It’s all about the jamon iberico, baby!

Artadi began funnily enough as a cooperative, when a group of growers who were previously making their wines in their own respective cellars decided to build a new winery that they could all make their wine in. They engaged visionary winemaker Juan Carlos Lopez de la Calle to run the winery, but when he wanted to bottle and market the wines the growers disagreed preferring to continue selling their wine in bulk. The growers agreed to leave Juan Carlos with the winery, but this left him with no fruit to make wine with. Thus he began to purchase vineyards, in some key areas and gradually the brand grew as new vineyards were either purchased or planted. The business has grown to include vineyards and wineries in another two regions; Navarra and Alicante, both of which I will visit in the future.

Barrels in the cellars of Artadi

I was welcomed to the estate by second generation Carlos Lopez de la Calle who began by showing me the winemaking facility. For such an important winery in Rioja producing one of the most iconic wines in Spain, it is incredibly simple and far from an architectural marvel. It is simply about making wine in the best way possible, nothing more. We very quickly moved onto the more important part of the wine, the vineyards, and we did it in the most unique way imaginable. In fact when I say it, you probably won’t believe it. A few years ago after visiting London they found someone who was purchasing discontinued London taxis, refurbishing and reselling them. It was a tad weird sitting in the back seat as there was no front seat, and felt like a bit of an upper class upper twat of the year.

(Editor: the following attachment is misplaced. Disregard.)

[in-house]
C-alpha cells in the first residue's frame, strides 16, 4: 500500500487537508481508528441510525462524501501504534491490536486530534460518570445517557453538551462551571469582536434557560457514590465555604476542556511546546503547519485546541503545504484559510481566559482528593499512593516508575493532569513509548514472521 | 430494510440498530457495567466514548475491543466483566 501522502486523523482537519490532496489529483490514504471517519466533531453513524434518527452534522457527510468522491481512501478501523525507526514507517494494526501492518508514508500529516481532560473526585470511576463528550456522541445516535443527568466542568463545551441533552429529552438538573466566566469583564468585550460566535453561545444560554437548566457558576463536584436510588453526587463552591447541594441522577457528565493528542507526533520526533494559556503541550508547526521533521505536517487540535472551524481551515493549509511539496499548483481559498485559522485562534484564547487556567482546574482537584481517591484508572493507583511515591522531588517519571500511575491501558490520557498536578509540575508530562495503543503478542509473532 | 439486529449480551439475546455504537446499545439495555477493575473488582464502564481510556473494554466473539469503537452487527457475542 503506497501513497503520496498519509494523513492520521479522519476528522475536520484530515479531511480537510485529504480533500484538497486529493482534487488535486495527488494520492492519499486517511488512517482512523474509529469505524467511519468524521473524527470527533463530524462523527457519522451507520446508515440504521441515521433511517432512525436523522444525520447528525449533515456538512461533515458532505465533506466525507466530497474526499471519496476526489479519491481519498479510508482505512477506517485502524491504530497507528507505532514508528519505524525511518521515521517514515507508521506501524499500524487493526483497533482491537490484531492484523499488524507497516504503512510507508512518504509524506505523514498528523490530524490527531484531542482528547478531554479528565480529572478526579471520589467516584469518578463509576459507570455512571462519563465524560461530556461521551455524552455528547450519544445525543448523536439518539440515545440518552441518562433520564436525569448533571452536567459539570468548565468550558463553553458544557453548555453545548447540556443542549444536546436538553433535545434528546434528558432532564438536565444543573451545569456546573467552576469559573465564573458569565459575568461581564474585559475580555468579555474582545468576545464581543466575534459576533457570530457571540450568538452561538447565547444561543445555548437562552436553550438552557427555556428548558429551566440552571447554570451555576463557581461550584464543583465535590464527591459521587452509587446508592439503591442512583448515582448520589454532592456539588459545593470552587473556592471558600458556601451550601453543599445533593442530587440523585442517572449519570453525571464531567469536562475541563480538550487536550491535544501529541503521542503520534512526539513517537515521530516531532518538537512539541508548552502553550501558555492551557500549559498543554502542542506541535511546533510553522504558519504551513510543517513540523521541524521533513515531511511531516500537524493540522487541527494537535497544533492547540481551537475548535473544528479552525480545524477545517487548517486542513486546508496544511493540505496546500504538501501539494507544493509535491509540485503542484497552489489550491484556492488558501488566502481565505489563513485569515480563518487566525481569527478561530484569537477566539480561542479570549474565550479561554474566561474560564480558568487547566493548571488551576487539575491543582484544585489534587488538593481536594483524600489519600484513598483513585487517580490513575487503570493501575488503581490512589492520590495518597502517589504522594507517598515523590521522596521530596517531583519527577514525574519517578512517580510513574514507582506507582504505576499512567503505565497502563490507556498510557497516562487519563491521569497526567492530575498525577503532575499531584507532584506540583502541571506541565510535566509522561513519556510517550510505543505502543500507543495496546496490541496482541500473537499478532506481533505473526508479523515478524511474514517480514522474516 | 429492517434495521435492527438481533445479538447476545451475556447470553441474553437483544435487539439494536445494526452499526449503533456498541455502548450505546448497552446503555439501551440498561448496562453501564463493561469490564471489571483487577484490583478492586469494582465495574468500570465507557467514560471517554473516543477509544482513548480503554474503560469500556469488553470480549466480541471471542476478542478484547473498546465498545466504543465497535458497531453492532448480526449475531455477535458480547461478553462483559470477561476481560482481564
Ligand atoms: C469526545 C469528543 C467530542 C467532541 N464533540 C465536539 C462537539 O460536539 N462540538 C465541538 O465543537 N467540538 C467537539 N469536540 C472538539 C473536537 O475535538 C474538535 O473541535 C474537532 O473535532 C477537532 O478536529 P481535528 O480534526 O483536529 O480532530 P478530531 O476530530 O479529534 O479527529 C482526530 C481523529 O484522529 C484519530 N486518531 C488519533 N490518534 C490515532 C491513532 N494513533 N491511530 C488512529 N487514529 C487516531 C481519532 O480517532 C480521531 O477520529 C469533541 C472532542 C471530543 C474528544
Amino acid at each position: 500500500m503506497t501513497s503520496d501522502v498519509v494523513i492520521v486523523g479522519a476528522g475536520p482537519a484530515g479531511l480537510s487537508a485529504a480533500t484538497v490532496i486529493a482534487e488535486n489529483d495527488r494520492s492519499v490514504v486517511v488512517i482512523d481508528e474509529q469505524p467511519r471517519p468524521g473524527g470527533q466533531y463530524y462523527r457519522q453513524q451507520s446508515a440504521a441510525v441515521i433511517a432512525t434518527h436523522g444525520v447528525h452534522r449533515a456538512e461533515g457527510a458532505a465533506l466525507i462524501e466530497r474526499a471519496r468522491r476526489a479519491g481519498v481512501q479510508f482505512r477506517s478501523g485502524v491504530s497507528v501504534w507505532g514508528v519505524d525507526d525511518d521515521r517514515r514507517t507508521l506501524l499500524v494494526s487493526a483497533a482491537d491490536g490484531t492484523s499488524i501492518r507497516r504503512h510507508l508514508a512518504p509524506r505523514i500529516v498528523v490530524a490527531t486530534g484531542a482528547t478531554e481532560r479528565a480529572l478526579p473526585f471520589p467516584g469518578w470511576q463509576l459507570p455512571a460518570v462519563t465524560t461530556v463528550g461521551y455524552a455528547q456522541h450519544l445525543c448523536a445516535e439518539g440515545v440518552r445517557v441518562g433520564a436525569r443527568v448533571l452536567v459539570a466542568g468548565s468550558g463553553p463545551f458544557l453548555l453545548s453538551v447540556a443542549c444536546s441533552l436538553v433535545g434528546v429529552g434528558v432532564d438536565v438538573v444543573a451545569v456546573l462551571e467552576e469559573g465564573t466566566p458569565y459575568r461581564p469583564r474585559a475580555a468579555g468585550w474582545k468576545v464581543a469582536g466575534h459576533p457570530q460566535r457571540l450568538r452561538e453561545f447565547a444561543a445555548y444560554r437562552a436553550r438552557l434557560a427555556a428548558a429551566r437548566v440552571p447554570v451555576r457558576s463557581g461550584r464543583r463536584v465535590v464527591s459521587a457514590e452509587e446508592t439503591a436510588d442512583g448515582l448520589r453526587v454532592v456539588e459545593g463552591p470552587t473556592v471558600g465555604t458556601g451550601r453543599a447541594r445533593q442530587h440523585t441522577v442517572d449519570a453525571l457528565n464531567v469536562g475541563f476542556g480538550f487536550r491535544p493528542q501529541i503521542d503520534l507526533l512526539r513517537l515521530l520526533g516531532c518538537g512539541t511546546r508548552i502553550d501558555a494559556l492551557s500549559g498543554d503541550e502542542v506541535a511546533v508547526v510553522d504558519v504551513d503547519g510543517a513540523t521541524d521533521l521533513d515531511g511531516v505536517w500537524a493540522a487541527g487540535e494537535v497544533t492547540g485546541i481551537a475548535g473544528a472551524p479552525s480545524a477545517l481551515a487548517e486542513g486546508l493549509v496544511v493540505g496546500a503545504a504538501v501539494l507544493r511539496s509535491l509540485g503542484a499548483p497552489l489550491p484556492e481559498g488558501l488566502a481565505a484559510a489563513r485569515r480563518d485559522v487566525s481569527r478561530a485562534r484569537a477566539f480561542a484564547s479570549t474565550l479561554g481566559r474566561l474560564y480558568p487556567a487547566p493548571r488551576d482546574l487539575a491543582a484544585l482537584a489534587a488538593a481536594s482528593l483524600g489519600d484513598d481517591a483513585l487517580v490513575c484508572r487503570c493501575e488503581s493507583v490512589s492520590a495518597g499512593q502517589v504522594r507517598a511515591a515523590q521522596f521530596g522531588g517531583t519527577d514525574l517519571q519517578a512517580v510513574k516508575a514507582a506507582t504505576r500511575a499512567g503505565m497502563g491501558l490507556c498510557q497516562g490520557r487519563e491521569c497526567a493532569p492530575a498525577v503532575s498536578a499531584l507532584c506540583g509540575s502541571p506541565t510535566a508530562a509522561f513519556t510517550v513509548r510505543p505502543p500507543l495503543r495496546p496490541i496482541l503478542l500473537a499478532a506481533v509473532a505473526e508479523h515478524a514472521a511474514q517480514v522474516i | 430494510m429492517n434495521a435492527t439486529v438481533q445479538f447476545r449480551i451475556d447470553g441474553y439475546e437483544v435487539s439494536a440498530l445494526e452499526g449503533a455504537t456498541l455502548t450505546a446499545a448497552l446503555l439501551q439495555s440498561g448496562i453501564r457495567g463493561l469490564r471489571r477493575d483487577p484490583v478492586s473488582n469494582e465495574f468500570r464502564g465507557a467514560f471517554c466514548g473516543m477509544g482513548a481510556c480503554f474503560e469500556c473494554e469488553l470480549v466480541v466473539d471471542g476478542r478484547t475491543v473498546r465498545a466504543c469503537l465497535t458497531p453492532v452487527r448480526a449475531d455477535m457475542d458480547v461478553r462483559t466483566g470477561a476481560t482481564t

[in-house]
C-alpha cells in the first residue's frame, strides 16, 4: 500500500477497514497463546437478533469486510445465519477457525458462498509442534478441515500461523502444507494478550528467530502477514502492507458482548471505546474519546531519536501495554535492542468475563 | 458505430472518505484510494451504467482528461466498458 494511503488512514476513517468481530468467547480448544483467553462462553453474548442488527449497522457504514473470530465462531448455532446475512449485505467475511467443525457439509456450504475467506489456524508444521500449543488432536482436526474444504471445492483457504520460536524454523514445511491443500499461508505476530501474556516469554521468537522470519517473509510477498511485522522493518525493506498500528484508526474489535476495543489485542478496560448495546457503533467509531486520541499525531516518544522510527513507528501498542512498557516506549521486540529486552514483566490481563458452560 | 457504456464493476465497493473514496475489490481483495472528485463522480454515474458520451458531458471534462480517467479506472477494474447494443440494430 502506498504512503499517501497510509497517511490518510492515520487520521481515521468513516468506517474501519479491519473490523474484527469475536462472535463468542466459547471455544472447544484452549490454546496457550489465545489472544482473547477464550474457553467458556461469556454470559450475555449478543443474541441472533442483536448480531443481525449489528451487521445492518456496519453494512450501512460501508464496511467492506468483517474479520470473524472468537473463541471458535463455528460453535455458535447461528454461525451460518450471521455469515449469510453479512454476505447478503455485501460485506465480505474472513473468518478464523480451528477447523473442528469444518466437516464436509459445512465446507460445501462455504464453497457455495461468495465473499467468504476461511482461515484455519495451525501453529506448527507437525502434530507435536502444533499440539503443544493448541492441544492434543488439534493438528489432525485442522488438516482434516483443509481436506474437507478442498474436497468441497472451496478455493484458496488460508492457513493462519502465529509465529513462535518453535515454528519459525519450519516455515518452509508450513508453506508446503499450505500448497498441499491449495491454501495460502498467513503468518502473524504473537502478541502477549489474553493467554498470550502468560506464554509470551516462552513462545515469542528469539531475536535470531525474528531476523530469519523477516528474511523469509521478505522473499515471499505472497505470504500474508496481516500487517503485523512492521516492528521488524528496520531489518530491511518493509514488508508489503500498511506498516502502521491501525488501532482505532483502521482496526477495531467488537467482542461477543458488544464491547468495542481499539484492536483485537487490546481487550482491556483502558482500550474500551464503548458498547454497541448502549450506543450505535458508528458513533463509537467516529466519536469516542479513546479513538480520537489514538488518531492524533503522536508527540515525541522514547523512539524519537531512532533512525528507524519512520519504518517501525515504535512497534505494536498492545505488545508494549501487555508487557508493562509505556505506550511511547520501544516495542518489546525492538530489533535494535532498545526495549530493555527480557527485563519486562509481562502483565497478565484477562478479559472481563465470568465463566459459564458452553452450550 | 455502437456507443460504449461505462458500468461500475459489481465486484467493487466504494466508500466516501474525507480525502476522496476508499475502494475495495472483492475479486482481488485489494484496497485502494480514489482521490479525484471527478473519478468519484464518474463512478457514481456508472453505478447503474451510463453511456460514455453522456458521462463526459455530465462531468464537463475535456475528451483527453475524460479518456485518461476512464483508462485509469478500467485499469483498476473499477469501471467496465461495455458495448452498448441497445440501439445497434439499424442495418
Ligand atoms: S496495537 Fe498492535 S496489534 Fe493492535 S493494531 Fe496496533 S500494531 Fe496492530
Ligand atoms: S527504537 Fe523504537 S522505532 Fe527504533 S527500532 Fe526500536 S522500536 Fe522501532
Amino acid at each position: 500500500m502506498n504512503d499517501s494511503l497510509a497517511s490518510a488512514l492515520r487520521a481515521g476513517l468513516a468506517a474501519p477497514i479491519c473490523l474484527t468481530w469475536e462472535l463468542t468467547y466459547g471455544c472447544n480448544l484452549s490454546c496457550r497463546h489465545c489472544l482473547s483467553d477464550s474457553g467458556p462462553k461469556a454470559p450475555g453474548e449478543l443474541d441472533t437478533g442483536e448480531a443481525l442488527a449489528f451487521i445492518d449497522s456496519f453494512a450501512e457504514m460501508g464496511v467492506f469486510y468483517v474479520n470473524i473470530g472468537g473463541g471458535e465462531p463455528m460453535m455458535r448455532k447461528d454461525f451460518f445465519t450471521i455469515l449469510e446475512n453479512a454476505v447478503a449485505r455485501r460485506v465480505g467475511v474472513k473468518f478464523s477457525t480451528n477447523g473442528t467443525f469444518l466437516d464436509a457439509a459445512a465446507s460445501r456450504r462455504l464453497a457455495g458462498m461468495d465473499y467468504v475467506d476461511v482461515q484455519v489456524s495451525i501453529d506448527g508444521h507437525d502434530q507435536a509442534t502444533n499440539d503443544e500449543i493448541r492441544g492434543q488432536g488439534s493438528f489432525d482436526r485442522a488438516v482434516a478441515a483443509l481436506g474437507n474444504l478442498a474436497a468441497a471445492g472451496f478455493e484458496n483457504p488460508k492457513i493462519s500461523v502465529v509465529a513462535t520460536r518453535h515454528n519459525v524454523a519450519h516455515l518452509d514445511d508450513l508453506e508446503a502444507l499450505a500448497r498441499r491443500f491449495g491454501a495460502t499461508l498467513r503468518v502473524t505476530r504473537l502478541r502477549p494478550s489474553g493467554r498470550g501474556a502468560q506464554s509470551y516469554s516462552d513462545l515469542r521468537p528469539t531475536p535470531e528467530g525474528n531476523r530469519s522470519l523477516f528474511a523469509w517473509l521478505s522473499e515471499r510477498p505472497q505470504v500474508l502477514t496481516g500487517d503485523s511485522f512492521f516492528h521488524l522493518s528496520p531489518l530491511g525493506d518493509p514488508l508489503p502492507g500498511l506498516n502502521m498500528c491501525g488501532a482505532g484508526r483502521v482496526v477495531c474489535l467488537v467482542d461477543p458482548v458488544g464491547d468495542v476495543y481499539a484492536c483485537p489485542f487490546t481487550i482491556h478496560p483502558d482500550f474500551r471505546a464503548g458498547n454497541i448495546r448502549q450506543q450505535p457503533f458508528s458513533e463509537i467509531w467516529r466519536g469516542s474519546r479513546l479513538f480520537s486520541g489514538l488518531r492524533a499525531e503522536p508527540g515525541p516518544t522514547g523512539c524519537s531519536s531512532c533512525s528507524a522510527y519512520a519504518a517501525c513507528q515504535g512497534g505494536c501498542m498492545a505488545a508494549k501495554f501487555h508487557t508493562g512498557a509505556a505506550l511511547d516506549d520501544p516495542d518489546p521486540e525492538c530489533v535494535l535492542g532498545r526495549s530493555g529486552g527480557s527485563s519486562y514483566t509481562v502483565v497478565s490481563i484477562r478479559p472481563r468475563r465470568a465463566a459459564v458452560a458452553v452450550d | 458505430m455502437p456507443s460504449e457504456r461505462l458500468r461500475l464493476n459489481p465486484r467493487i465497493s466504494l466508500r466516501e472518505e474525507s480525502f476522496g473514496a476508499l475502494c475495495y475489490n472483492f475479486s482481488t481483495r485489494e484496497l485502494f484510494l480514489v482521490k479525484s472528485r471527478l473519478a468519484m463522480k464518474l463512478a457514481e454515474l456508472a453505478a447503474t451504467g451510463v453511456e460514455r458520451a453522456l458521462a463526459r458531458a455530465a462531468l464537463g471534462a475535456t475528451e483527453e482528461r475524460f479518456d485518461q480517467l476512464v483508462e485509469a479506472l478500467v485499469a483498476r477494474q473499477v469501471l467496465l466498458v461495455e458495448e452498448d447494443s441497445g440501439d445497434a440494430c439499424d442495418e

Carlos Lopez de la Calle next to the Artadi London taxi
The vineyards are being converted to organics, and trials are being conducted on biodynamics as well. As the vineyards are mostly in the Rioja Alavesa area there is a large amount of calcareous, clay and limestone soils. There is no irrigation, and yields are pretty heavily lowered to get a good amount of concentration and intensity. The barrels are stored in the old cellars of a house in the nearby medieval village of Laguardia, which used to belong to Carlos’ mothers family and was repurchased. We then took a lovely picnic and some bottles, and tasted a few of the wines in one of the vineyards. Having tasted them I can see why they are so highly rated, as they are very in the mould of concentration, intensity, power, expression and ageing potential. The top wines are really not designed for young drinking, something that irks me somewhat as I feel that wines should be drinkable when they are released, and they should deserve to be cellared. But that’s just me. Click here to read my notes on the tasting.